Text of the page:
Unlock Your Potential To Boost Your Child’s Learning
It’s not only early childhood educators who help children to develop literacy skills: it’s also the relationship between children and families. You are your child’s first teacher. And it’s not just about reading to children with a book in your hand. In fact, babies start developing these skills from the second they are born. ‘Early literacy skills’ is the name educators give to skills such as listening, speaking, reading, and writing.
These are skills that all families can build with their children. Every time families talk, read, sing, and play with babies, toddlers, or children with speech delays; they build the foundations for children to get ready to learn the language and develop reading skills.
At Catherine Hershey Schools for Early Learning, we are partnering with families to provide them with knowledge and resources so that they can support all aspects of their child’s growth and development.
If you use a different language at home: keep it up! It does not hinder children’s ability to learn English and, in fact, language proficiency, personal and social development, as well as academic performance.
Don’t be afraid to use technology at home or at your local library. Three new early-literacy apps — released for free from the Harvard Graduate School of Education (HGSE) and its Reach Every Reader initiative — are designed for parents and guardians to give children the foundations they need to read, learn, and thrive.
You can incorporate ‘brain boosting’ activities into the everyday activitiesyou do with your young child.
For example, tell your child what you are doing during diaper changes, and name the items you are using, such as diapers, ointments, and baby wipes. During bath time, you can ask your child to name body parts and include bath toys such as vinyl books, bathtub letters, or shapes and numbers.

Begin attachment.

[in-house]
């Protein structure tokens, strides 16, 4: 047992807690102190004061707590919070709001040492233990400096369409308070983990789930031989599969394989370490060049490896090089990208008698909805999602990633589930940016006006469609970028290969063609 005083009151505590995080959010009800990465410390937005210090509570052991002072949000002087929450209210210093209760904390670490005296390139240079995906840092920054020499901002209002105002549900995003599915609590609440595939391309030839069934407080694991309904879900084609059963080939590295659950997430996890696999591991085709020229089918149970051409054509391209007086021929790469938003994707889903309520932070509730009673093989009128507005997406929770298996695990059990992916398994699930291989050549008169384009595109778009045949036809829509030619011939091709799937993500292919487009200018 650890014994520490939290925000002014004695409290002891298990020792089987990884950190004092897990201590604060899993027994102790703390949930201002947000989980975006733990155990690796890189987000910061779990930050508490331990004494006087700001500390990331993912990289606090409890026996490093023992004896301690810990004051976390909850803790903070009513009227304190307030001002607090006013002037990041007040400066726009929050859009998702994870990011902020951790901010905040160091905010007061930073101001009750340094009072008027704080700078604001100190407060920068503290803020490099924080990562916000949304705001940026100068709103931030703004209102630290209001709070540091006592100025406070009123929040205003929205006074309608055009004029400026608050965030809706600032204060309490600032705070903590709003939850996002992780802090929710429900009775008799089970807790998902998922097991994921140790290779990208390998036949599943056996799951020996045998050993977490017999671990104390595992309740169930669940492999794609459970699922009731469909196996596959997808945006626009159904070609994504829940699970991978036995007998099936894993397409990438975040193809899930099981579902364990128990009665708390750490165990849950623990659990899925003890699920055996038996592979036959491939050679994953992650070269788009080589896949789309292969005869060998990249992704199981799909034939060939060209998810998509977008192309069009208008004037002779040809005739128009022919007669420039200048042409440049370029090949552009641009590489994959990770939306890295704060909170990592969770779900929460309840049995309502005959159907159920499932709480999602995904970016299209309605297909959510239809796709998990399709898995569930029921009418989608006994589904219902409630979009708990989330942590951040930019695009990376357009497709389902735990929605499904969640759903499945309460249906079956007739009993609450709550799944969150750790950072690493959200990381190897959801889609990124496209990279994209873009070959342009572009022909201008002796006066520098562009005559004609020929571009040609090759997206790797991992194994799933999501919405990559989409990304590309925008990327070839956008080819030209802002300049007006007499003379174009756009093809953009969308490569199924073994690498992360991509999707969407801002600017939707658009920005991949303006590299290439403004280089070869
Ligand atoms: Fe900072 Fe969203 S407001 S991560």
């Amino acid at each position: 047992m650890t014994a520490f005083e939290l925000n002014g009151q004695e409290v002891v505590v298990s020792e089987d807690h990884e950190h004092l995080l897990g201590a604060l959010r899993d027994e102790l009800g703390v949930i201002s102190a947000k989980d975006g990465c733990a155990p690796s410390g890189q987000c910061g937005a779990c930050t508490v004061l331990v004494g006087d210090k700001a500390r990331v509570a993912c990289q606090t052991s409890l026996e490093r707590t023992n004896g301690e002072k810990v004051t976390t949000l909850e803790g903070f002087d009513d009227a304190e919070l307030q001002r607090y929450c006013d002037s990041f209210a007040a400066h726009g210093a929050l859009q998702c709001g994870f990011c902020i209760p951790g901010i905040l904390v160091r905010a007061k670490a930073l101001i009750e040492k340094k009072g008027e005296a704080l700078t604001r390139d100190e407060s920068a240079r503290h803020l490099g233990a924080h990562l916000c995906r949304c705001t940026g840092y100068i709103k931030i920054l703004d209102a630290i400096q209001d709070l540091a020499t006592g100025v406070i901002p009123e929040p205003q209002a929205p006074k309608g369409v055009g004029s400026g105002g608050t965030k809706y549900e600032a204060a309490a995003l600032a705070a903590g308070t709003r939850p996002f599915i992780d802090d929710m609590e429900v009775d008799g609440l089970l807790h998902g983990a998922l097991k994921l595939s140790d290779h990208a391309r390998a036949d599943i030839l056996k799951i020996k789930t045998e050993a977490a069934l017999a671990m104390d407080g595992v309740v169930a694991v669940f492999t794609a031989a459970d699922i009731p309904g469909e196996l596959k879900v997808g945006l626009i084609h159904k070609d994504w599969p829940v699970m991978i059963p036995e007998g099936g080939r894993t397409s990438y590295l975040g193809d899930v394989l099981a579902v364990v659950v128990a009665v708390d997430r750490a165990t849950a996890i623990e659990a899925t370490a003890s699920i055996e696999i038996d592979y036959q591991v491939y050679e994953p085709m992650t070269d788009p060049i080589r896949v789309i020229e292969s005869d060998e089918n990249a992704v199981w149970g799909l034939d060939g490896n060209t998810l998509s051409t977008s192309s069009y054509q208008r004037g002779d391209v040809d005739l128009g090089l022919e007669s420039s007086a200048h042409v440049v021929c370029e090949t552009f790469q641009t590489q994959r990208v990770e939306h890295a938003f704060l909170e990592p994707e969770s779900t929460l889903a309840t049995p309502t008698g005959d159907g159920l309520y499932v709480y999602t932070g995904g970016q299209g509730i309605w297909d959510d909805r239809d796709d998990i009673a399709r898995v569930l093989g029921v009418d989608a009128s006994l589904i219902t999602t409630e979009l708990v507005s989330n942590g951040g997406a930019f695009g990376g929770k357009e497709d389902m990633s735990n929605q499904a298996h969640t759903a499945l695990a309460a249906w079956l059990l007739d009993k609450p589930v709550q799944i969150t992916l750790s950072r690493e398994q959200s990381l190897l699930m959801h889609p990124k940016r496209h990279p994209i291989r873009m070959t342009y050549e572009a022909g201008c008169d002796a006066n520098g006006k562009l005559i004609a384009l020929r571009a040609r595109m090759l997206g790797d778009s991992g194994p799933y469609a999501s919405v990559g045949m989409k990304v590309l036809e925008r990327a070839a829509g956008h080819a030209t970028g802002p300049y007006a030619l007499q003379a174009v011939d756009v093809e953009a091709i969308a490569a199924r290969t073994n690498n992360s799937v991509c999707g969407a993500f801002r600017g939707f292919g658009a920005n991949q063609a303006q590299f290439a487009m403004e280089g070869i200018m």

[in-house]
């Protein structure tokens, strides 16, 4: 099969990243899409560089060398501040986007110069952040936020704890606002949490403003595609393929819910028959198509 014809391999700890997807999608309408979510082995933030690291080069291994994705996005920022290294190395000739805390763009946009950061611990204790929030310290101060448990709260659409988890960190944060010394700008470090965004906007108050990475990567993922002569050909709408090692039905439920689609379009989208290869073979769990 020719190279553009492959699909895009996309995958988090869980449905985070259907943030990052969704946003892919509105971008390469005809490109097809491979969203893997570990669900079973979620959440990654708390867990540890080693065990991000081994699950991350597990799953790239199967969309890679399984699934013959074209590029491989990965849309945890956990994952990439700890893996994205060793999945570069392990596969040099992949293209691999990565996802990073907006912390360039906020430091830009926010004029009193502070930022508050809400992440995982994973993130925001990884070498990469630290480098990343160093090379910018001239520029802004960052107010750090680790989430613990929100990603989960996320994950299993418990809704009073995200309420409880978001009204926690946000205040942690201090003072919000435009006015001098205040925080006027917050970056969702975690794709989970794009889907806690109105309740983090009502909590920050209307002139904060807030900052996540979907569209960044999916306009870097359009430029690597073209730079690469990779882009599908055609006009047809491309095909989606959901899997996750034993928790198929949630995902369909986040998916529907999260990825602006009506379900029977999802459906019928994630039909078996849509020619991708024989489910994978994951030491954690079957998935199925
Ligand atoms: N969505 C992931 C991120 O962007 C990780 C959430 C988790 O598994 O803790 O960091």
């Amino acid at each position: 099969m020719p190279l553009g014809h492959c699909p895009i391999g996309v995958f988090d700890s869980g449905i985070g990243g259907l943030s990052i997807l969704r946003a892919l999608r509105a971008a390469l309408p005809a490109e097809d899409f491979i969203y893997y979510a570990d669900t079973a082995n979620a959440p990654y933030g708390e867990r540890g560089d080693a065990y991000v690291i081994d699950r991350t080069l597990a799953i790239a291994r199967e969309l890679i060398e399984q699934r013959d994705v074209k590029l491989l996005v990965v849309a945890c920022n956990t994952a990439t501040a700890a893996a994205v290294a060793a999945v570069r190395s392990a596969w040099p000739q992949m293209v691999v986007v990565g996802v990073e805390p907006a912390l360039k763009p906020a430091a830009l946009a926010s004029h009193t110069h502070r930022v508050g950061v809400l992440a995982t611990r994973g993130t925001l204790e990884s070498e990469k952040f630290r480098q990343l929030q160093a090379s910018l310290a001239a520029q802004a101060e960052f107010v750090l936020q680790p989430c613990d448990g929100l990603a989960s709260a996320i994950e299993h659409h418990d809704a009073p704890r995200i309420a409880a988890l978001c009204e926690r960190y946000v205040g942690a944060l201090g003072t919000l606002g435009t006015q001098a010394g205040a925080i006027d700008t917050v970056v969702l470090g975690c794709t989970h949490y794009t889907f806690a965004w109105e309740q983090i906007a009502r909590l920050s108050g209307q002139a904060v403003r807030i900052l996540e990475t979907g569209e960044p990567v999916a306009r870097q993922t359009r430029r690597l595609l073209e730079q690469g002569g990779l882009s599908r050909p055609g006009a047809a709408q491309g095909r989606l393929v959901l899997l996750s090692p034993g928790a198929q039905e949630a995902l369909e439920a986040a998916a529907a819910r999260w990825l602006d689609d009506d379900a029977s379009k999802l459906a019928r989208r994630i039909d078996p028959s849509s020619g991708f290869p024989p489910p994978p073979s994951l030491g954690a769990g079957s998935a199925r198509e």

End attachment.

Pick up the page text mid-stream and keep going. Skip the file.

During mealtimes, you can name foods, talk about how food grows, describe the colors of food, count vegetables, and introduce ideas such as hot, cold, and warm. On grocery shopping trips, you can head to the produce section to build your child’s word bank with the names of fruits and vegetables.
At bedtime, you can read or tell stories every night. Many children love to hear the same book over and over again, and you can talk about illustrations or ask older children how they feel about what’s happening in the story. During playtime, use talking and listening as part of your play to provide opportunities for your child to use language and explore new concepts and ideas. Narrating the world around a child can help them to understand and someday use those words themselves.
Don’t forget music time. Singing songs and nursery rhymes, clapping to the beat, and dancing are all ways to expand your child’s understanding of the world and develop their brain power.
Keep a variety of children’s books accessible at home from a young age. You can borrow from your local library and get advice from the librarians on the best options for your child.
Families can contribute to their children’s education in valuable ways that don’t take a lot of time and don’t need expensive educational materials. It doesn’t matter if you aren’t a big reader or you’d rather shoot hoops than solve equations, you have the power to boost your child’s brain and give them a lifelong love of learning.